AFSPA Dilution In Jammu & Kashmir Postponed13 September 2010
The Economic Times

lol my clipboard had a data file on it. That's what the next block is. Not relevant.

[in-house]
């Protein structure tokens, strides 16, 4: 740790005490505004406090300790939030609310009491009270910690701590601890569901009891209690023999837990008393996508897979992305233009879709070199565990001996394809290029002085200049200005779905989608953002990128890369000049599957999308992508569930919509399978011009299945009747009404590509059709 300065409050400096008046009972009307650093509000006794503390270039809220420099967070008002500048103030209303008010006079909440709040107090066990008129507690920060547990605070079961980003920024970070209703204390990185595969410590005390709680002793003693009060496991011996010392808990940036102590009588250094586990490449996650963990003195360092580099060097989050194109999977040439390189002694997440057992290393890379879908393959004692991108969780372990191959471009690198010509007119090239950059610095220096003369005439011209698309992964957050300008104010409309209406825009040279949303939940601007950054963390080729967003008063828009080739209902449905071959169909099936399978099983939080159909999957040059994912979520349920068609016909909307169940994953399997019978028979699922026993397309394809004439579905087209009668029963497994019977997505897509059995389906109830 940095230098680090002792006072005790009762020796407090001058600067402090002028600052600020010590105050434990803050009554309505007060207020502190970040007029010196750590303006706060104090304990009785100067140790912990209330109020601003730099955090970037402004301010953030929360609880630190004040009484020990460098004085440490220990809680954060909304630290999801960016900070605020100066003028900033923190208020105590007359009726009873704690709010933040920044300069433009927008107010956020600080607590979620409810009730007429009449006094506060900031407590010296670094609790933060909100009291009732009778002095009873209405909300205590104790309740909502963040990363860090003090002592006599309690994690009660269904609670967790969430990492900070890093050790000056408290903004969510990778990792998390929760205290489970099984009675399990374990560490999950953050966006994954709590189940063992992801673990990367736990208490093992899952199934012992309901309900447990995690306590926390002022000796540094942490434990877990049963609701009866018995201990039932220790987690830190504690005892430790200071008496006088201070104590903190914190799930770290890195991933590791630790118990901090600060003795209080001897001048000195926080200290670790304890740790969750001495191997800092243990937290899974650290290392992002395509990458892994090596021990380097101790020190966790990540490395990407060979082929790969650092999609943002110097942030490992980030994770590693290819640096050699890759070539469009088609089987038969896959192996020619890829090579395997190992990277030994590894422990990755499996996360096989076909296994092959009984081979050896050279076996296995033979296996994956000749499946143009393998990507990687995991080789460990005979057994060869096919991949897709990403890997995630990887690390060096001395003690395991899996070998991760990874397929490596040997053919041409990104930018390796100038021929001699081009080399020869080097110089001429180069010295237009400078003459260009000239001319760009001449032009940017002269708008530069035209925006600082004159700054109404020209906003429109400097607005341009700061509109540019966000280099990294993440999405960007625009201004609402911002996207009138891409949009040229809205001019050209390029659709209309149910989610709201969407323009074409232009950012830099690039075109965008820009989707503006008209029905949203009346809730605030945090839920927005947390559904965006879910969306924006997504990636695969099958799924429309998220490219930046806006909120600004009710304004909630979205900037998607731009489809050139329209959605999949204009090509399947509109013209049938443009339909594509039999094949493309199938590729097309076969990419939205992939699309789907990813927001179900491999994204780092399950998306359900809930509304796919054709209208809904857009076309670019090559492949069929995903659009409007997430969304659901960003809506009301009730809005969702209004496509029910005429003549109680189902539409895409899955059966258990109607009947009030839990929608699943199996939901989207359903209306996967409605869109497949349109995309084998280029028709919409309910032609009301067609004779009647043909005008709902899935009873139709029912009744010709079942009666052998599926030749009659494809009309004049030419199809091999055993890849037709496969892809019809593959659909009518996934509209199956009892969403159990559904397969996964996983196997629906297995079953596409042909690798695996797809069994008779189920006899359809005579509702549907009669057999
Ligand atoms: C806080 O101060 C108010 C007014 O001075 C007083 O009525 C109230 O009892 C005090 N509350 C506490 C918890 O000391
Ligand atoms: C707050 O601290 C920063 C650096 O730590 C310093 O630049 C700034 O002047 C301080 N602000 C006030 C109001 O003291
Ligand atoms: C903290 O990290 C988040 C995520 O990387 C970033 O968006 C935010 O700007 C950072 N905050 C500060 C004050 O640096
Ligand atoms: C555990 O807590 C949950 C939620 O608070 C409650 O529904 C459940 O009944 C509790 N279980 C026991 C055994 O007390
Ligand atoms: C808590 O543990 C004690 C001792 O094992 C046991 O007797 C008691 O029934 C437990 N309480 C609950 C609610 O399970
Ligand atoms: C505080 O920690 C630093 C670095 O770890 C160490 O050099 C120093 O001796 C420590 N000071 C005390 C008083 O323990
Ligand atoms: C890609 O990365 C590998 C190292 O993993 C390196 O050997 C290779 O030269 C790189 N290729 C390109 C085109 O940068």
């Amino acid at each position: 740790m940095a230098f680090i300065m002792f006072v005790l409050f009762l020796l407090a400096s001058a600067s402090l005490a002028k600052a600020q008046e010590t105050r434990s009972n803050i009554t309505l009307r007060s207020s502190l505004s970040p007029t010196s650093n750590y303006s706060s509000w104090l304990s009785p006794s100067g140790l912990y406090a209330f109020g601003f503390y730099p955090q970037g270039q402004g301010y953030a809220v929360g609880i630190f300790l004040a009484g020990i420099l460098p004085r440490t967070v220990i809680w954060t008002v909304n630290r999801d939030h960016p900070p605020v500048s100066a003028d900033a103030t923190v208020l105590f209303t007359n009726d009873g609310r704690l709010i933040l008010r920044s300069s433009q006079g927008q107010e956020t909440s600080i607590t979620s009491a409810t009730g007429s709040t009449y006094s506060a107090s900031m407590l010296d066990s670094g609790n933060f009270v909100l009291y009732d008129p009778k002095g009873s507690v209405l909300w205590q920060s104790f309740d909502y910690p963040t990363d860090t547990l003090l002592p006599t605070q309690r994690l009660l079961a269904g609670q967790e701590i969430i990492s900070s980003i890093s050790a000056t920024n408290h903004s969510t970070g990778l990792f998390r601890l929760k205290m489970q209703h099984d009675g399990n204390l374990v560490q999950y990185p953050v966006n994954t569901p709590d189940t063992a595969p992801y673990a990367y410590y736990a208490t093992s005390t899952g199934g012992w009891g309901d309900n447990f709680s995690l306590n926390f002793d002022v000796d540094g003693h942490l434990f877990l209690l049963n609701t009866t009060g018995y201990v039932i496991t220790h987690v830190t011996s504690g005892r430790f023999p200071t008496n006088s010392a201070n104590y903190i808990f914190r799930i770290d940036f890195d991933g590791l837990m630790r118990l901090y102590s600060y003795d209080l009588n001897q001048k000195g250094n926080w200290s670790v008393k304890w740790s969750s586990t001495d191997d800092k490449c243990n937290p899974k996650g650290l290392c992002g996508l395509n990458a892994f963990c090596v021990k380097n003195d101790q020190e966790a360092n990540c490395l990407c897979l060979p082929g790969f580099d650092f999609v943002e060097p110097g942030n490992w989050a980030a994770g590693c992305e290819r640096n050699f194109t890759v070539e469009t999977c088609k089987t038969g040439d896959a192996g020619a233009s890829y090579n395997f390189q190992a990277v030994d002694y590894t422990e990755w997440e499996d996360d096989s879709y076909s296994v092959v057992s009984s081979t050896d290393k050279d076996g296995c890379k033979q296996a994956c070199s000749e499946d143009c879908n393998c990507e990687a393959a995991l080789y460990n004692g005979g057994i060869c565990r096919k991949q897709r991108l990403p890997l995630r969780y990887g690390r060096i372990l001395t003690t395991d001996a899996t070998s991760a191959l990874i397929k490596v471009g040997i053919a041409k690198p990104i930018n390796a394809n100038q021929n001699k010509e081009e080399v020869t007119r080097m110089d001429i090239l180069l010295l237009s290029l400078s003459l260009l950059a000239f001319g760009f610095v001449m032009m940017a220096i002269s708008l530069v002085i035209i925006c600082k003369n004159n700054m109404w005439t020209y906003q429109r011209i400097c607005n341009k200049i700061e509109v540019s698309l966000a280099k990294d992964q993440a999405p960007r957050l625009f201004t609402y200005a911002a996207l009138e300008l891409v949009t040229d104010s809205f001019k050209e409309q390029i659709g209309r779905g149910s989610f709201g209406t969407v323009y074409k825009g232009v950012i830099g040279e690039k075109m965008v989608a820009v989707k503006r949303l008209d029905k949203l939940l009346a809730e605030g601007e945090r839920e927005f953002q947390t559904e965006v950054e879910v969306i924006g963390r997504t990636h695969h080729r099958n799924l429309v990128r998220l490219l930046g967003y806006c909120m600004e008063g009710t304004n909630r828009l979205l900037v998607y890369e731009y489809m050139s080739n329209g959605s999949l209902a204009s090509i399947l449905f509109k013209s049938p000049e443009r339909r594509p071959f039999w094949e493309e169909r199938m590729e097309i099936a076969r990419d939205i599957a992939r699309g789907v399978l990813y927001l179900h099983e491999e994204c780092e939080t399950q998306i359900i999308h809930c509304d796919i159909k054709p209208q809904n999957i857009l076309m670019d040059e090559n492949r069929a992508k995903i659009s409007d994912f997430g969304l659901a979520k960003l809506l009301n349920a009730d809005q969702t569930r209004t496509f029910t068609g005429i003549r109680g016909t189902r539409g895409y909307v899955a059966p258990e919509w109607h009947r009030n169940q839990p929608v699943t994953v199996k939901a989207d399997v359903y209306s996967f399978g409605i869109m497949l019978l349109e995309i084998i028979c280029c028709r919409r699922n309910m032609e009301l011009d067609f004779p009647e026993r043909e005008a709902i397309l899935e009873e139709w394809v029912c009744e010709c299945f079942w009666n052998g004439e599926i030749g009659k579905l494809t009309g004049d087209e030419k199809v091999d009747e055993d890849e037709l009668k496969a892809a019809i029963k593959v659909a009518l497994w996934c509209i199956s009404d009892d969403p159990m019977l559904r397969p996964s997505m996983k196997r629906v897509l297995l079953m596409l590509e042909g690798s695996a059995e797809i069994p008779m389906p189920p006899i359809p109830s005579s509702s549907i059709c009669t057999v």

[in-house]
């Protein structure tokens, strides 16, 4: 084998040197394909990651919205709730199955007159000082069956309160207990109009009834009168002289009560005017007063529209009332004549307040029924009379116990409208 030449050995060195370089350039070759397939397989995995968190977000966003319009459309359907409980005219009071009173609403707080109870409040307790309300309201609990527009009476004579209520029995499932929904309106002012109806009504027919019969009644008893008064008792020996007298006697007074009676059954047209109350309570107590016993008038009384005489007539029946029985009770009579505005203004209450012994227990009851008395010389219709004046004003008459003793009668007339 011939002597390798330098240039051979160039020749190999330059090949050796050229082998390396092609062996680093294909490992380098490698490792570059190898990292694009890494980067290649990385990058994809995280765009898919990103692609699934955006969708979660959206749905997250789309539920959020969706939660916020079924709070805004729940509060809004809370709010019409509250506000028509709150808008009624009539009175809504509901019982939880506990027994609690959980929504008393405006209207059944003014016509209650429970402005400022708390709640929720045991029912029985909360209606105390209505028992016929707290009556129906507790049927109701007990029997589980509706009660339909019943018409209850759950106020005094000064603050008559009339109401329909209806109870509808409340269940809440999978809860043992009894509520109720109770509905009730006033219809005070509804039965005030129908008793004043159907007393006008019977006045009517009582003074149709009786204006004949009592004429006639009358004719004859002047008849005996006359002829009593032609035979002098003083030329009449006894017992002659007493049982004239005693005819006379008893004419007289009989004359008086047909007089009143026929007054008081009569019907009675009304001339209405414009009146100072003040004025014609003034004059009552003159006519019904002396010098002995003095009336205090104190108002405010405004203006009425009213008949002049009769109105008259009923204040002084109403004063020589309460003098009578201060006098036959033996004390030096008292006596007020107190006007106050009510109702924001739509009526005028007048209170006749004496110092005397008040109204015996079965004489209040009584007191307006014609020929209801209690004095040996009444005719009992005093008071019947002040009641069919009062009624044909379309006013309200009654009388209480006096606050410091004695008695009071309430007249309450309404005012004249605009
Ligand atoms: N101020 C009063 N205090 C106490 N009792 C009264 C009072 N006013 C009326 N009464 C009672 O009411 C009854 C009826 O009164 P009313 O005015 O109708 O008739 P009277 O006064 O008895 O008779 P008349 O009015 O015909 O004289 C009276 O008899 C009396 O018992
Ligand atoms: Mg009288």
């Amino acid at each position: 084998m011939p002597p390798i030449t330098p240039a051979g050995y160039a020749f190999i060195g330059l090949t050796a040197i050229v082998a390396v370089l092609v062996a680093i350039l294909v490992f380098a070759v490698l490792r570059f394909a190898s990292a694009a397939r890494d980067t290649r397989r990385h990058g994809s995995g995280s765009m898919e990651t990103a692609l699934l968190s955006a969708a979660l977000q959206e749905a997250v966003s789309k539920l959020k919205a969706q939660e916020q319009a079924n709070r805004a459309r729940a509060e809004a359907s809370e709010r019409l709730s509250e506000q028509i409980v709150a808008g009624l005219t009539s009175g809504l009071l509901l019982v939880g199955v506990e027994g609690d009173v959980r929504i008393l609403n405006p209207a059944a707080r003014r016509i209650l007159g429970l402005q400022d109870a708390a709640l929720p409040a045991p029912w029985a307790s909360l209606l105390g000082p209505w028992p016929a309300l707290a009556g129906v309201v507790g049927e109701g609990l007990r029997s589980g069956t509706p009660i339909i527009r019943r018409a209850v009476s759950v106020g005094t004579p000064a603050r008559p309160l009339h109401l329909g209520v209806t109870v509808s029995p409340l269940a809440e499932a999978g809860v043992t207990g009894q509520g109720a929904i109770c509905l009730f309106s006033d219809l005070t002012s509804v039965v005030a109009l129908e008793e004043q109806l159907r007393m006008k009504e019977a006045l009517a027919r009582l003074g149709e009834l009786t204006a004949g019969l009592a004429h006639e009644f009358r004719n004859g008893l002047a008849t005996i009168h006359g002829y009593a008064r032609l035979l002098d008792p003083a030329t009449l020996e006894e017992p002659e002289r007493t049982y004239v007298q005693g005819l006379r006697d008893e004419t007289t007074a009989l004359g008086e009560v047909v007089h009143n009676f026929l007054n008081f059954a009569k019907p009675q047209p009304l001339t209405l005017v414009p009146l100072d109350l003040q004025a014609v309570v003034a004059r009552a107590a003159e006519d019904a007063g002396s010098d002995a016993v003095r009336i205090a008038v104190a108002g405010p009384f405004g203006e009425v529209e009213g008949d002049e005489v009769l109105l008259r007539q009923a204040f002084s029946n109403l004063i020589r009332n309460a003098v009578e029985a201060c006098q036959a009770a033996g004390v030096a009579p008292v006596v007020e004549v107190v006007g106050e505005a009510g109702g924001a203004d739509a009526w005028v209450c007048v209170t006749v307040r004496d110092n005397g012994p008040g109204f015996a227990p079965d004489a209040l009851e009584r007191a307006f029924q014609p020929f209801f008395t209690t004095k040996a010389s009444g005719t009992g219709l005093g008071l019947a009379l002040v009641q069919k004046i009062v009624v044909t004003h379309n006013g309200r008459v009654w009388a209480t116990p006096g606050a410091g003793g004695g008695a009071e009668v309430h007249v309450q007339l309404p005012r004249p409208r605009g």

New Delhi: The Cabinet Committee on Security (CCS) put off plans to partially revoke the Armed Forces Special Powers Act (AFSPA), following fresh violence in the Kashmir Valley over alleged desecration of Koran in the US. The CCS, which met on Monday evening for three hours, took stock of the worsening situation in the Valley , which recorded the biggest single death toll from protests on Monday. It was of the view that larger consensus was required on the ‘way forward’ and the government announced convening of an all-party meeting in the Capital on Wednesday. The proposal for a makeover for AFSPA still looks a tough task as the Army continues to maintain that “special laws are needed to tackle a special situation .” With paramilitary forces and the police failing to contain the situation that seems to be going worse, a section of the CCS was of the view that the government should not do anything that would sap the morale of the Army. “The Army is needed to maintain some semblance of order in the chaos-ridden Valley,” said a leader during the meeting. Politically, too, the Centre does not have much elbow room to work around AFSPA, as the main Opposition, BJP, has warned against looking at it as a solution. In the event of the situation spinning out of control, it is certain to pin the blame for any possible setback on the government . The recent back-and-forth between Congress and BJP on the issue clearly points to this possibility. Clearly aimed at sending out the signal that the Centre does not subscribe to J&K chief minister Omar Abdullah’s “no outreach, no back channel approach” , CCS said the government is keen to restart the process of dialogue. “The dialogue can embrace all the issues that agitate the minds of the people of Jammu and Kashmir, especially the youth. The dialogue can address issues such as trust deficit and the governance deficit,” a statement issued after the CCS meeting said. With minority institutions bearing the brunt of the rumours of desecration of Koran - a mob in Baramullah set ablaze a private school run by missionaries - the US administration stepped in to share the hurt of the community . “News reports have stated that on Saturday, September 11, one misguided individual in the US desecrated the Holy Koran by tearing pages from it. On behalf of everyone at the US embassy in India, I condemn such acts as disrespectful, intolerant, divisive, and unrepresentative of American values. The deliberate destruction of any holy book is an abhorrent act. The acts of this one individual are not representative of America and American values,” US ambassador Timothy Roemer said. He also said that the US was dismayed to see reports that a school and a church in Kashmir and Punjab have been attacked and destroyed by rioters. “We strongly support local authorities’ appeal for calm and an end to the violence,” the US ambassador said. Hours before the crucial CCS meeting, Mr Abdullah held separate meetings with Congress chief Sonia Gandhi and home minister P Chidambaram. Mr Abdullah, who left for the Valley, held an emergency meeting of the Cabinet and called upon people to maintain peace. In Srinagar, DGP Kuldeep Khuda played out a tape before the media which allegedly showed an aide of hard-liner Hurriyat leader Geelani instigating the mobs to attack security personnel.